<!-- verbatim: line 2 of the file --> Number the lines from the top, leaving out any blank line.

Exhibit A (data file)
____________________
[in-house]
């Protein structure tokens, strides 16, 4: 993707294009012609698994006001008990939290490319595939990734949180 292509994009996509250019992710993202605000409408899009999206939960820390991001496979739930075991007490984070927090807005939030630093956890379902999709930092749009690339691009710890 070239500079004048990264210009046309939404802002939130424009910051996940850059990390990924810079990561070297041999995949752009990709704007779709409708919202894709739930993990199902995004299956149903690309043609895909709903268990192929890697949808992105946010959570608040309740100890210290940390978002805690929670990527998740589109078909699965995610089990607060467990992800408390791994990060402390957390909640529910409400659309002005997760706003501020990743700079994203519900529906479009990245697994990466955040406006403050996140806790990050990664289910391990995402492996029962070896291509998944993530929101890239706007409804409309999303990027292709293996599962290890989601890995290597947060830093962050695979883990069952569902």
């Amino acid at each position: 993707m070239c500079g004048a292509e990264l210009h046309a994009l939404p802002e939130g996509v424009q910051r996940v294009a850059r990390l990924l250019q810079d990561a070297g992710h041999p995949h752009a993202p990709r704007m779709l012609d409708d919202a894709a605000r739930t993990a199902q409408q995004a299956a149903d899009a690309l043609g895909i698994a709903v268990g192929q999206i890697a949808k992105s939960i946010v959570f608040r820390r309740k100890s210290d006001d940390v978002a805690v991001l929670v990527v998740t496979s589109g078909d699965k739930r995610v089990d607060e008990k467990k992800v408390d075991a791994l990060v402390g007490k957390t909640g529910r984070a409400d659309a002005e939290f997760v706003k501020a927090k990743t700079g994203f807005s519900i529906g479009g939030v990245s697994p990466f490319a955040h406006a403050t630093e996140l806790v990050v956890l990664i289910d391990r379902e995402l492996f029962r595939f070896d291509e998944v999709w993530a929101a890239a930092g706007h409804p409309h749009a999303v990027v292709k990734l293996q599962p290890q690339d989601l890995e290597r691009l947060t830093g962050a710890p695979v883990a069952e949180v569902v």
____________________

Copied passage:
């Protein structure tokens, strides 16, 4: 993707294009012609698994006001008990939290490319595939990734949180 292509994009996509250019992710993202605000409408899009999206939960820390991001496979739930075991007490984070927090807005939030630093956890379902999709930092749009690339691009710890 070239500079004048990264210009046309939404802002939130424009910051996940850059990390990924810079990561070297041999995949752009990709704007779709409708919202894709739930993990199902995004299956149903690309043609895909709903268990192929890697949808992105946010959570608040309740100890210290940390978002805690929670990527998740589109078909699965995610089990607060467990992800408390791994990060402390957390909640529910409400659309002005997760706003501020990743700079994203519900529906479009990245697994990466955040406006403050996140806790990050990664289910391990995402492996029962070896291509998944993530929101890239706007409804409309999303990027292709293996599962290890989601890995290597947060830093962050695979883990069952569902």